Understanding No-Fault Law
As a courtesy, we’ve listed some of the more commonly asked questions health care professionals might have regarding No-Fault Law, referenced from the New York State Insurance Department. If you have questions regarding No-Fault Law, we encourage you to contact us and schedule a no-obligation consultation.
What are some of the more significant regulatory changes in automobile No-Fault insurance that have occurred as a result of the Department’s promulgation of the revised Regulation 68?
Insurance Department Regulation 68, as revised effective April 5, 2002, effected numerous changes to the processing of No-Fault claims. The revised Regulation modified the timeframes in which to submit written notice of claim from 90 to 30 days and to submit medical bills from 180 to 45 days, respectively, and mandated that lost wage claims must be submitted within 90 days. The new regulation also included provisions for the electronic data transmittal of claim information, and revised rules concerning the wording and acceptance of No-Fault assignments. In addition, the revised regulation modified many of the administrative procedures in connection with No-Fault arbitration and conciliation.
Additional helpful links concerning Insurance Department Regulation 68, including the text of the old (pre-April 5, 2002) Regulation 68 as well as the version of Regulation 68 currently in effect along with all amendments promulgated to date, can be located here.
When do the provisions establishing time frames of 30 days for written Notice of Claim, 45 days for submission of health care bills and 90 days for submission of loss of earnings claims take effect?
Insurers are required after April 5, 2002, to issue new prescribed endorsements for all new and renewal policies which contain the new requirements. These requirements can be applied only to claims that arise under policies issued which include the new endorsement.
I accepted a No-Fault assignment from a patient and rendered treatment. When I submitted the bill to the No-Fault insurer, they issued a denial of claim based on the results of an insurer medical examination (IME). Can I pursue the patient directly for payment of this bill?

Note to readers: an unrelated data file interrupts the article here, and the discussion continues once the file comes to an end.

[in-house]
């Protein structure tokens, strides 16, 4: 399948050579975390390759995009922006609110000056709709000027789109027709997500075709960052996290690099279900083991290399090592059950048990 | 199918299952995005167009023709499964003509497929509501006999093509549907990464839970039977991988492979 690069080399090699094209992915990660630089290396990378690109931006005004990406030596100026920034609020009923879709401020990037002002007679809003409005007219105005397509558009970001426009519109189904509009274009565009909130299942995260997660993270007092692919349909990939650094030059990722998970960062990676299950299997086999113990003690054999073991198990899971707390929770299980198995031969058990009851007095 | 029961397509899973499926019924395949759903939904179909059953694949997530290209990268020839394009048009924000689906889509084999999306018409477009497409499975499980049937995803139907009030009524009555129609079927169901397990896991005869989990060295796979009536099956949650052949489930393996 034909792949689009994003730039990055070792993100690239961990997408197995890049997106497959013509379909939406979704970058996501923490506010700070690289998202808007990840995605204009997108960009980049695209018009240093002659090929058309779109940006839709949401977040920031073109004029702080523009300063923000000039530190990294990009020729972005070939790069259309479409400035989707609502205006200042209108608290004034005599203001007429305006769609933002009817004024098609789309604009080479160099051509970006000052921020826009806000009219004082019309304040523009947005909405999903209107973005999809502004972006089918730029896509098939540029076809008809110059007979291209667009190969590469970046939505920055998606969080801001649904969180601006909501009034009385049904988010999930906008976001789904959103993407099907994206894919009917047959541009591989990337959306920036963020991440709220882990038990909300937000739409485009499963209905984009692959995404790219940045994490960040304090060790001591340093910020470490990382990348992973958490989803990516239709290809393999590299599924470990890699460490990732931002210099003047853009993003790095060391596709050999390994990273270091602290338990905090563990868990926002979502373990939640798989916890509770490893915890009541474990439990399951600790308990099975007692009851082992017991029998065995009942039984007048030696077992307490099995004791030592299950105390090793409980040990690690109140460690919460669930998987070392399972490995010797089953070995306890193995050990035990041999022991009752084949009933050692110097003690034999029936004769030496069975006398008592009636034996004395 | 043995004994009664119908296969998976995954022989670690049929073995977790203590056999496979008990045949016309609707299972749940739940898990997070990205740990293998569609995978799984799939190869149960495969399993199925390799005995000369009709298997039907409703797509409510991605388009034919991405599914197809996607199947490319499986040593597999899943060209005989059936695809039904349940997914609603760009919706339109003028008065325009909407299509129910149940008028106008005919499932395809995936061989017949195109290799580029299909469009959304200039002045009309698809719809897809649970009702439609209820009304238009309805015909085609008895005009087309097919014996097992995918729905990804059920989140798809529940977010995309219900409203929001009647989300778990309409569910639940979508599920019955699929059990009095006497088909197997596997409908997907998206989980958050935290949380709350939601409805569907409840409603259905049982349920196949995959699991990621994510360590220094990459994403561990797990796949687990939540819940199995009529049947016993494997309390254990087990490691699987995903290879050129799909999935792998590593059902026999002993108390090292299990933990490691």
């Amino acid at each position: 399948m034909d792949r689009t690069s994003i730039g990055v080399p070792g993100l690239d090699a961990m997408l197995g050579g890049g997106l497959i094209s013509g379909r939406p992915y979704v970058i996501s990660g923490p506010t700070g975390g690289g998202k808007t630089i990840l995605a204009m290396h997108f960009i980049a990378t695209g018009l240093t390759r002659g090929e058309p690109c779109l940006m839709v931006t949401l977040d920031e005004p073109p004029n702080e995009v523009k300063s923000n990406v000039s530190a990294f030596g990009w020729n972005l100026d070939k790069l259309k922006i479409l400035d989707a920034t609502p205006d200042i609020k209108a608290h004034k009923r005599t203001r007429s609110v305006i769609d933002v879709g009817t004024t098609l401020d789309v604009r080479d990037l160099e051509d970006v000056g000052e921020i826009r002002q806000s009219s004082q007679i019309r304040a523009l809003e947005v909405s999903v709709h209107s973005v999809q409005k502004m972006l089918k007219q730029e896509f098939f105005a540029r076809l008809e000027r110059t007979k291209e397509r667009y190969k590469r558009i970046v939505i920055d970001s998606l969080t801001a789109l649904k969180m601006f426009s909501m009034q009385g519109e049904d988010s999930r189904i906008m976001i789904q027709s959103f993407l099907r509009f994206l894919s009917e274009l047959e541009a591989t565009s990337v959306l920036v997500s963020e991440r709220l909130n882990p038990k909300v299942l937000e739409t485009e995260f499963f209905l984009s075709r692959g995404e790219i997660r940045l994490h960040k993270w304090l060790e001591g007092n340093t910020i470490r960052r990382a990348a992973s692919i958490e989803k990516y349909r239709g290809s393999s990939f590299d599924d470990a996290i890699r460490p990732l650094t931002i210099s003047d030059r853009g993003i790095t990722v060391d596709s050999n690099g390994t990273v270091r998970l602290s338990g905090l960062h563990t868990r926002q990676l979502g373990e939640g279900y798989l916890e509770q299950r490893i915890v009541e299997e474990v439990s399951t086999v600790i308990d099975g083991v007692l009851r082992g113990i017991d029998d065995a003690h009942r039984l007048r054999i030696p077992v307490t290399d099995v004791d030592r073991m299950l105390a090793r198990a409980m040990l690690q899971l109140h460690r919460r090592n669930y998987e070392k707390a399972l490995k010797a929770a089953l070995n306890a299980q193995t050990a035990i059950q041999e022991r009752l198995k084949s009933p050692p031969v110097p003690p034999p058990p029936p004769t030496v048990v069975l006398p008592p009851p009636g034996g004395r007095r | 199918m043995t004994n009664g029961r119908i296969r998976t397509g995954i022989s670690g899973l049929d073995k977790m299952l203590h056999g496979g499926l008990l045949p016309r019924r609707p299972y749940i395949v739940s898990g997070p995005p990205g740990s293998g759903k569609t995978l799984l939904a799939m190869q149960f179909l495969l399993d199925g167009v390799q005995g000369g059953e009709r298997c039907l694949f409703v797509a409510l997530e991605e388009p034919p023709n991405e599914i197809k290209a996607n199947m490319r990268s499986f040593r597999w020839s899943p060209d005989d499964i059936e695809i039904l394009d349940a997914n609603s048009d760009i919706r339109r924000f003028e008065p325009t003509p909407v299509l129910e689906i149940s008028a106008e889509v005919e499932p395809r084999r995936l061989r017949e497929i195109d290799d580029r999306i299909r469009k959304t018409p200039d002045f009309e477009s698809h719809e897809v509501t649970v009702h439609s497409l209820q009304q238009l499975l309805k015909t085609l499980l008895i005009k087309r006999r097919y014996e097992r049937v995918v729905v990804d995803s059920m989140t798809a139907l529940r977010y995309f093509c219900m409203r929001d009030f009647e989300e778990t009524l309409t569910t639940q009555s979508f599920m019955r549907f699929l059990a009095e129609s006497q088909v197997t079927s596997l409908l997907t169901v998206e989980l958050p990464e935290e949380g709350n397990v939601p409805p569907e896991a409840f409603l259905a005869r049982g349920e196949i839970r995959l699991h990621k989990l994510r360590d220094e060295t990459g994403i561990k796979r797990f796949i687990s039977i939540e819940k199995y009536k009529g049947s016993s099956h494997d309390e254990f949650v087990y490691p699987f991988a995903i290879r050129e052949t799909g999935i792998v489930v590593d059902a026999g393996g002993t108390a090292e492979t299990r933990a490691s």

No. A physician who has accepted a No-Fault assignment of benefits from a No-Fault patient may not pursue the patient directly for payment if the No-Fault carrier denies payment for services based upon a determination that the services were not medically necessary. Such action by the provider would not be permitted under the No-Fault assignment of benefits language contained in claim forms required by N.Y. Comp. Codes R. & Regs. tit. 11, § 65-3.11(b)(ii) & (iv) (2002) (Regulation 68-C).
The No-Fault assignment is considered a legal contract, wherein the health provider assignee assumes all of the legal rights and privileges of the injured party assignor. The assignee cannot arbitrarily disregard the provisions of a previously accepted No-Fault assignment. Inasmuch as a No-Fault assignment of benefits has been accepted and the No-Fault insurer denied continued treatments as not necessary or related to an automobile accident, the health provider is legally bound to resolve this question of fact through No-Fault arbitration or through a court of competent jurisdiction if they are in disagreement with the insurer’s denial of claim. A failure to exercise these remedies constitutes an acceptance of the insurer’s determination that health services rendered were not necessary, and under the terms of the assignment the health provider may not bill the patient for services rendered.
Source: NYS Insurance Department